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Current status



EBT current status
The EuroBioTox project focuses on biological toxins of potential bioterrorism risk integrating 63 expert institutions from 23 countries. Previous studies showed that there is a lack of robustness in European preparedness for biotoxin incidents. In this context recent incidents in France and Germany highlighted that extremists take an interest in the production of biological toxins, and that they even succeed in the production of toxic material. Therefore, the European capabilities urgently need to be strengthened to cope with a potential intentional release of biological toxins. The toxins in the scope of EuroBioTox comprise selected large protein toxins (ricin, abrin, botulinum neurotoxins [BoNT], staphylococcal enterotoxins [SE]) as well as small molecule biotoxins (saxitoxin [STX]). The project is implemented by 13 core partners in collaboration with 48 outer network partners who have access to training, reagents, protocols, and proficiency testing.
EuroBioTox focuses on four main objectives:

  1. Evaluate currently available analytical tools, methods, reagents, and matrices using the expertise of the 13 core partners.
  2. Improve validation and testing capabilities for biological toxin analysis across the EU.
  3. Enable laboratories across the EU to further improve their analytical skills in detecting toxins.
  4. Enable the replacement of animal experiments for the detection of BoNT.


In order to make reference materials available to authorised laboratories, the objective of WP1 is the development of certified calibrants for different biological toxins. Until month 30, four candidate reference materials (SEB, BoNT/A, ricin, abrin) were produced and production of a fifth material (BoNT/B) has started. Molecular characterisation of the materials continued including homogeneity and stability testing and revealed high quality results.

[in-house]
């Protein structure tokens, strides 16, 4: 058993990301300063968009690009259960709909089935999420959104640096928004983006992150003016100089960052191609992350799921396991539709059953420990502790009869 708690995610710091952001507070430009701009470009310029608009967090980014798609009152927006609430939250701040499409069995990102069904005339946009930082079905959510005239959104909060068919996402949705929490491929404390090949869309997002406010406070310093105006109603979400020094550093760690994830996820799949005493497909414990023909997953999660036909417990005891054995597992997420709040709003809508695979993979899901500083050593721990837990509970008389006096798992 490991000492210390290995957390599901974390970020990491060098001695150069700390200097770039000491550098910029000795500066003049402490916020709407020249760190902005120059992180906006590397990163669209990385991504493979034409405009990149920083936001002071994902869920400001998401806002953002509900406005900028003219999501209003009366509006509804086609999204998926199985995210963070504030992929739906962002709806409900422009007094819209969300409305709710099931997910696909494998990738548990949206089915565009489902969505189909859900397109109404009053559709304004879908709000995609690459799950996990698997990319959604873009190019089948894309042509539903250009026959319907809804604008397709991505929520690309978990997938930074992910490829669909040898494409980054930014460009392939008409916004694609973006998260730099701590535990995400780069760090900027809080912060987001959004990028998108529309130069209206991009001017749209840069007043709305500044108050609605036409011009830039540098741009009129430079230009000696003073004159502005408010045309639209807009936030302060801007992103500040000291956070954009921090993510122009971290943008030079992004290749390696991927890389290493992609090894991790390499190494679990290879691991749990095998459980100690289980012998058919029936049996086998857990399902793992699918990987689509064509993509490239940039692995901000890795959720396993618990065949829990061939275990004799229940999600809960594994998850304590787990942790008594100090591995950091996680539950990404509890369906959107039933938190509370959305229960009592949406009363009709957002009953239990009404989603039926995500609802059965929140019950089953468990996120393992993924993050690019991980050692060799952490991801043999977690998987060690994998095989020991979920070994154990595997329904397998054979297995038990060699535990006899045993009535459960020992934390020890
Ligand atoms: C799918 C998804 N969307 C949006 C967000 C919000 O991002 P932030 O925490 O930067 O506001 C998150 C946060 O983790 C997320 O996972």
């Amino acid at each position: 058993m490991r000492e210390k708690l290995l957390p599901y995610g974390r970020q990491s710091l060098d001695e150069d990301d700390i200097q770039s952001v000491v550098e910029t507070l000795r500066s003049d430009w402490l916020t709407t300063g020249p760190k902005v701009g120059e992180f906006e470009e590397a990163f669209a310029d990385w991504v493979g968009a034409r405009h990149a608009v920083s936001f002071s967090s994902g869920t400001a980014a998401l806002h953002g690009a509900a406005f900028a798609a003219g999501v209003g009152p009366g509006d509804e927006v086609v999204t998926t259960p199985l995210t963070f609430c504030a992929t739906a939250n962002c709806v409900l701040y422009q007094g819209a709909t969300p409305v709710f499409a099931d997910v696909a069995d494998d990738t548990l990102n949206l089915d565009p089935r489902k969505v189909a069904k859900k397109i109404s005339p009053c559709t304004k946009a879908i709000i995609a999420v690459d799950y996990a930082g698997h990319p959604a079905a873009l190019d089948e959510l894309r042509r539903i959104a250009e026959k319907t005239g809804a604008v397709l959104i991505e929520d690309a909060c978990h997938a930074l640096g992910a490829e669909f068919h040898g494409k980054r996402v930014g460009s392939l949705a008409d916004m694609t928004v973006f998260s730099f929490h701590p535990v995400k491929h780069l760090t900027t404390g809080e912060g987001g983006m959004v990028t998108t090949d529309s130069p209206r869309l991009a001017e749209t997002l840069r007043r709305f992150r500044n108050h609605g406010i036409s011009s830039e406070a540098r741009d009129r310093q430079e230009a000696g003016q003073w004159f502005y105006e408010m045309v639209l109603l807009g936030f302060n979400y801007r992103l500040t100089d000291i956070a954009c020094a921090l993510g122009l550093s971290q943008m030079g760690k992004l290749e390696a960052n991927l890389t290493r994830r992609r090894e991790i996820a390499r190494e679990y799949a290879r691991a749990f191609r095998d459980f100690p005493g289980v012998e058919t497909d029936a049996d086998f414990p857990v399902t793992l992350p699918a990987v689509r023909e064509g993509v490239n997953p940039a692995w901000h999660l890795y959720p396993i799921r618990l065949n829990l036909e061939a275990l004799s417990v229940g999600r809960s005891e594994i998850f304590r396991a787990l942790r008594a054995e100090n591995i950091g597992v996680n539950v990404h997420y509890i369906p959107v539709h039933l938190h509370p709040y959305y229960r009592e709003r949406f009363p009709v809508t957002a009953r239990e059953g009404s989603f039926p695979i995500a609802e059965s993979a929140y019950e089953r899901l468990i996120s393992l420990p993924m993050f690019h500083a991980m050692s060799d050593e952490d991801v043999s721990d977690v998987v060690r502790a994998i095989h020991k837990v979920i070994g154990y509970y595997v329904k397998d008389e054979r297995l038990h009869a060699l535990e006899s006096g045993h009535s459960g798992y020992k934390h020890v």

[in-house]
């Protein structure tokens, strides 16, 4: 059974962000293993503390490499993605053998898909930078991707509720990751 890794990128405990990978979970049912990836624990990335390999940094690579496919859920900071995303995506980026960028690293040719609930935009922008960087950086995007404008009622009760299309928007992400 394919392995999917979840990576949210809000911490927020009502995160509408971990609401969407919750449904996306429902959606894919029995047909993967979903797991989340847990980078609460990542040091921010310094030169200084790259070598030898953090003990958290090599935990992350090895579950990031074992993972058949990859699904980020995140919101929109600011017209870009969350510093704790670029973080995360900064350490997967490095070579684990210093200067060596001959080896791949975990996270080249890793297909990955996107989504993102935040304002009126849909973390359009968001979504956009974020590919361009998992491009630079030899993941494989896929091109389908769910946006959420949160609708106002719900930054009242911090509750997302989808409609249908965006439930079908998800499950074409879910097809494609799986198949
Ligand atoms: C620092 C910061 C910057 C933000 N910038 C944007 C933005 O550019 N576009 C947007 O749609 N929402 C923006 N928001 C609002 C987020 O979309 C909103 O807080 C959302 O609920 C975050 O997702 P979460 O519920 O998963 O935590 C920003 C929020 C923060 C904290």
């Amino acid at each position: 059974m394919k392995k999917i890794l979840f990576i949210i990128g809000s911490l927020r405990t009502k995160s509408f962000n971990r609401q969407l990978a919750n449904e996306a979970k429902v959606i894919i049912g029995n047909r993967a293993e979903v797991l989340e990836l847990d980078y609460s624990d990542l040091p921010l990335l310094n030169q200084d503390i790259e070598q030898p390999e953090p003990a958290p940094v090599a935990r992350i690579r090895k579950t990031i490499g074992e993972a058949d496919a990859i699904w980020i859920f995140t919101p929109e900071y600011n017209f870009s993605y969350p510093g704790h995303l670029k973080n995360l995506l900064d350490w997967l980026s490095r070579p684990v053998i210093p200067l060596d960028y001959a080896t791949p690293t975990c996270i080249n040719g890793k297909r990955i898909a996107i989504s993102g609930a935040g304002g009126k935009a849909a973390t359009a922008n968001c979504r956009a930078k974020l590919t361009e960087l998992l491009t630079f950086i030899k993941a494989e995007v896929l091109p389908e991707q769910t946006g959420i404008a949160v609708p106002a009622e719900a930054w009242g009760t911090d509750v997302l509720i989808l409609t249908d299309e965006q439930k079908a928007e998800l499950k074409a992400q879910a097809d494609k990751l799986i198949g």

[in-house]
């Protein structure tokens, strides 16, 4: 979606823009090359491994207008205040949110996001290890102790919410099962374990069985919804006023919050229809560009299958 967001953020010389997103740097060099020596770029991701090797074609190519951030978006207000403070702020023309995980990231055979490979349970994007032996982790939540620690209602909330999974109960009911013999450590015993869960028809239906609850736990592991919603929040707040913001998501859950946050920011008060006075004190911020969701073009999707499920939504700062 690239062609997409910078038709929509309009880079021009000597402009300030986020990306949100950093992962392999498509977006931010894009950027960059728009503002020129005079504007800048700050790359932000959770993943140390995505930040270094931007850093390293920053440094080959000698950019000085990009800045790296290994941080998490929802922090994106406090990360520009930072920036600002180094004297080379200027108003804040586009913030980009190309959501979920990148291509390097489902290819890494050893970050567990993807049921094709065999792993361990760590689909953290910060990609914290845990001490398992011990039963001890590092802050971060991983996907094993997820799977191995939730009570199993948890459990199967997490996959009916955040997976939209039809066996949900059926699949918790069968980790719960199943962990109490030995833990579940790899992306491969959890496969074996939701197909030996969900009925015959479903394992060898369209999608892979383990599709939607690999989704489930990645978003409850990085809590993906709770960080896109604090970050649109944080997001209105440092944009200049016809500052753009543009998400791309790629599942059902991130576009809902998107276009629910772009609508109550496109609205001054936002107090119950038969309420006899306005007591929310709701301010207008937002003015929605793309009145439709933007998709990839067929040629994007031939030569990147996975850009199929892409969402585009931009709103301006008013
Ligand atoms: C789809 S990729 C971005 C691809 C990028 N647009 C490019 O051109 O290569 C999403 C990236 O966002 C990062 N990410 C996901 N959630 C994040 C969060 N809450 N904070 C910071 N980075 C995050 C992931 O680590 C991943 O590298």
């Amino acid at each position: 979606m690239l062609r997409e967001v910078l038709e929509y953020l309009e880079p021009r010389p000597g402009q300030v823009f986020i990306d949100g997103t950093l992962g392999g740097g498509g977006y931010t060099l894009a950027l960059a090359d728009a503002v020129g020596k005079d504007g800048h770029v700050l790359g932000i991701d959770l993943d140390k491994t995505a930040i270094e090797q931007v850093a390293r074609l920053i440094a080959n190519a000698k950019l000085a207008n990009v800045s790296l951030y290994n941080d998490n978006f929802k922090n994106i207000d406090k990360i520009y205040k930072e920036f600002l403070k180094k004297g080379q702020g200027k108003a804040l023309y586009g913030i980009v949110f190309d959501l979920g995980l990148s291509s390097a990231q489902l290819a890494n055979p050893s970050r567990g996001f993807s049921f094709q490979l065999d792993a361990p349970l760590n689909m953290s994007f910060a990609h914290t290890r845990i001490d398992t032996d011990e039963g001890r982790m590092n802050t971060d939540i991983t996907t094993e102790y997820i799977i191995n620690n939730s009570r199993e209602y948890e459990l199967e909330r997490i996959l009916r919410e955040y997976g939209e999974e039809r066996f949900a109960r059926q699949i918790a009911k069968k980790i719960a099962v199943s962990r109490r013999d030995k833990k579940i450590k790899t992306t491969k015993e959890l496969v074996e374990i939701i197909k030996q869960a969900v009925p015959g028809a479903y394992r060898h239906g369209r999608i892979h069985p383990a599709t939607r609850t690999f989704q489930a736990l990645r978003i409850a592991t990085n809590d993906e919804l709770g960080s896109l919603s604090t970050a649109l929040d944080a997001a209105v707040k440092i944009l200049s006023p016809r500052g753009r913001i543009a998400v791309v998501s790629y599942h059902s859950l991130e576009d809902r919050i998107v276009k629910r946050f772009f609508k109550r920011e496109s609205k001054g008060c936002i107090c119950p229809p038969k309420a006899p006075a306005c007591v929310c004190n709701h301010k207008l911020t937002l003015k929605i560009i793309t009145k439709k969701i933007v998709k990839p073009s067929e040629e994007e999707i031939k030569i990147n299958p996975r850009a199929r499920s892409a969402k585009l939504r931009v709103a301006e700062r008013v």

In WP2 proprietary tools and reagents for the detection of toxins were produced and will be made available in a EuroBioTox repository accessible for all network partners. In a comprehensive validation study, selected detection methods based on reagents from the repository were evaluated in detail.

Within WP3, eleven proficiency tests (PTs) on different biological toxins will be organised. Until the end of the second reporting period, four PTs on detection and quantification of STX, SEB and ricin/abrin were successfully conducted with 17 to 22 participating laboratories, and the planning for two further PTs was initiated.

WP4 is dedicated to the implementation of quality procedures throughout the project. A cross-sectional collection of quality criteria was delivered and a web-based questionnaire for an online survey was set up for pre-assessment of trainees which will be helpful for the follow up of the training courses.

WP5 is focused on the planning, organisation and evaluation of 19 training courses on ricin, abrin, STX, BoNT and SE toxins. Until now, 10 training courses on different methods, toxins and levels were successfully conducted, supporting capability development within the EuroBioTox network.

Based on a comprehensive threat analysis a new guideline for first responders was developed in WP6 providing procedural guidance for sampling, detection and decontamination in case of an incident involving biological toxins. Information on European organisations with the ability to train first responders was compiled. Additionally, the development of a forensic peptide database was initiated.